Hercules Alpha: Everything is confirmed so far
A series of electric vehicle startups have emerged over the past few years, bringing with them lofty visions of how to reinvent the electric vehicle industry and push the limits of performance to exceed expectations. In 2018, Hercules Electric Vehicles was launched in Detroit, Michigan, with the goal of “bringing customizable electric mobility products to market.”
The Hercules Alpha, a four-door electric pickup truck, is set to hit the electric vehicle market in 2022 after Italian design firm Pininfarina entered into a partnership with the brand. However, after much delay, there is no clear path forward for production or set deadline for the electric truck to enter the EV arena.
With limited technical specifications released, there’s not a lot of information to rely on. However, the small details teased by the company paint a picture of high performance standards that will make the electric truck market more competitive. From expanding Detroit’s automotive heritage to premium styling to attract more audiences, the Hercules Alpha is something to look forward to.
In order to provide you with the most current and accurate information possible, the data used to compile this article was obtained from various manufacturers’ websites and other reliable sources, including Autoweek, Pew Research Center, Ford Media, and Netcapital.
Hercules aims to get 1000 HP for Alpha
The vast majority of information about the Hercules Alpha remains under lock and key. However, the company has set high standards and teased some specifications for the Alpha model.
Alpha aims to obtain:
- 1000 hp
- Range of approximately 300 miles
- Towing limit of 12,000 lbs
- Acceleration rate from 0 to 60 mph in just four seconds
While limited information is currently available and production has not yet begun, the Hercules Alpha’s expected specifications offer plenty to get excited about. A 120 mph top speed and all-wheel drive with four massive electric motors would certainly shake up the electric pickup truck industry. While electric pickup trucks like the Rivian R1T offer faster acceleration speeds and longer range, the Hercules Alpha’s expected specs will outperform the Rivian in terms of horsepower — the R1T has 665 horsepower — along with top speed and towing capacity.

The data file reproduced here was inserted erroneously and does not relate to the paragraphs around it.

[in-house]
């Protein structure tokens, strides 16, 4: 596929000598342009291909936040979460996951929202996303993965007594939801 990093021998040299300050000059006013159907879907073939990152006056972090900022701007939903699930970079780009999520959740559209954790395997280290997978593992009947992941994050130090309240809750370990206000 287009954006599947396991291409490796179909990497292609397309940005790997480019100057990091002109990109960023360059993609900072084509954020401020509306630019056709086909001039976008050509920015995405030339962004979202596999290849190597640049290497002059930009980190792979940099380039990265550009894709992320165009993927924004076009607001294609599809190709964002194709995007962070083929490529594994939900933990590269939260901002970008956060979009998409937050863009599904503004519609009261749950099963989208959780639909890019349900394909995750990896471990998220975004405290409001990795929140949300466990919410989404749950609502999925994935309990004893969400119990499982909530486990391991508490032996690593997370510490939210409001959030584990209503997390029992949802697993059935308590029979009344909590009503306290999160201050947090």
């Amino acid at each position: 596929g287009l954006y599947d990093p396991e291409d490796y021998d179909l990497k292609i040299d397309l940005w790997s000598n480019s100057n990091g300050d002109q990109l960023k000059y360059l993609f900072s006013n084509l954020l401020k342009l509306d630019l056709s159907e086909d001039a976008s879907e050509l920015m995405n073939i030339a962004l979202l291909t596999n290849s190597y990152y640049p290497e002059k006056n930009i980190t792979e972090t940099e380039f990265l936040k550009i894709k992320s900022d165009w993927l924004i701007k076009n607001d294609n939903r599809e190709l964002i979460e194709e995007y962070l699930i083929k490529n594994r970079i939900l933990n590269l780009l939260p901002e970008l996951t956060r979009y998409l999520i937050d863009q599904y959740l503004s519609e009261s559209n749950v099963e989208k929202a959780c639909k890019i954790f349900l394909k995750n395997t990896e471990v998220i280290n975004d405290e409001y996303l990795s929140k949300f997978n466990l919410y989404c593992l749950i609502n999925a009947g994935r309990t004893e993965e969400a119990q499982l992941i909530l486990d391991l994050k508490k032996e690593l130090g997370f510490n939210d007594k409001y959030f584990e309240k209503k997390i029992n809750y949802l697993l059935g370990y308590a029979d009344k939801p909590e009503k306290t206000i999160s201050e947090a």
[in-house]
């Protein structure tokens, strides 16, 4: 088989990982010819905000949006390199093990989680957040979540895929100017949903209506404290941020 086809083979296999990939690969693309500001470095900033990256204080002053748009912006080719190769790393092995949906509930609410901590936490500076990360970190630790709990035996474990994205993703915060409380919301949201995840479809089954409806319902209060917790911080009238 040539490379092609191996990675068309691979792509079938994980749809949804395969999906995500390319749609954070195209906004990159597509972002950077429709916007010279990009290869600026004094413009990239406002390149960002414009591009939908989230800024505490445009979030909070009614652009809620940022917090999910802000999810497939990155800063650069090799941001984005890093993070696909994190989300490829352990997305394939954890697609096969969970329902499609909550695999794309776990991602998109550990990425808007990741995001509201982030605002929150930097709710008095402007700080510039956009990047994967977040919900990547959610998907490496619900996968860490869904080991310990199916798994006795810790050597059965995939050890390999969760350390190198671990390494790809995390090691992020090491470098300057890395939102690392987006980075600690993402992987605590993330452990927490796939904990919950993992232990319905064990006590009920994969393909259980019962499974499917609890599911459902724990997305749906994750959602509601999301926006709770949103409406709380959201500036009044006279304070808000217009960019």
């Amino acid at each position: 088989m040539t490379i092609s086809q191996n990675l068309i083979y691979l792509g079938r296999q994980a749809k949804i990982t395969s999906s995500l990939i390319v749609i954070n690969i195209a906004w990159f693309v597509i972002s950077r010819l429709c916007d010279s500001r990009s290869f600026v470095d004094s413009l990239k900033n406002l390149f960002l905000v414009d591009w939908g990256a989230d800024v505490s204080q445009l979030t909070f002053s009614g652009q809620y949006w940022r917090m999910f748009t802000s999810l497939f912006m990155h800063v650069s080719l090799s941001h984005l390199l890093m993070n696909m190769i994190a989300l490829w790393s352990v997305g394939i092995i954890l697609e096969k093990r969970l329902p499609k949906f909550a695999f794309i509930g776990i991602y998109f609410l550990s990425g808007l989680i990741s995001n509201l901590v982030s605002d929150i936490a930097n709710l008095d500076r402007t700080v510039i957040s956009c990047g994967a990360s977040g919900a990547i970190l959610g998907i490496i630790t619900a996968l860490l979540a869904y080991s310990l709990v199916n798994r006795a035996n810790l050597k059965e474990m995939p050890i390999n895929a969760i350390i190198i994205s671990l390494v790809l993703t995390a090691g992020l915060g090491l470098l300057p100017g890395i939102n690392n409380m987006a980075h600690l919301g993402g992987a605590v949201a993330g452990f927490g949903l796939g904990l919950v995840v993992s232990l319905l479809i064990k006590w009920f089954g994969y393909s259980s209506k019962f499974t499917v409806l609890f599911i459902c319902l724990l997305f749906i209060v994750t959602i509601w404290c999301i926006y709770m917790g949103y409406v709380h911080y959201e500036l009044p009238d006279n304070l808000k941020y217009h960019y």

Pricing estimates aren’t quite available yet, so there’s no telling where the Hercules Alpha model will land on the electric pickup price scale – or whether the price will accurately reflect the model’s specifications. However, there is some breathing room and flexibility regarding the price. Current electric trucks on the market range from $40,000 to over $100,000.
Ultimately, there’s some wiggle room for Alpha to make a case for a higher price, especially if the brand delivers on the specs side of things.
Hercules electric cars go the traditional design route
The 100 percent electric four-door pickup has a host of custom design elements but doesn’t try to reinvent the wheel when it comes to electric vehicle design. Simply put, the alpha model doesn’t work unless it’s broken to begin with.
In the age of hype around electric cars, it’s no surprise that automakers are trying to do whatever it takes to set themselves apart from the crowd and do so through ultra-modern car design. It makes sense: With a future of self-driving electric cars comes a sense of utopia. However, when does high-tech architecture become banal and not cool? Hercules Alpha seems to stick with what works.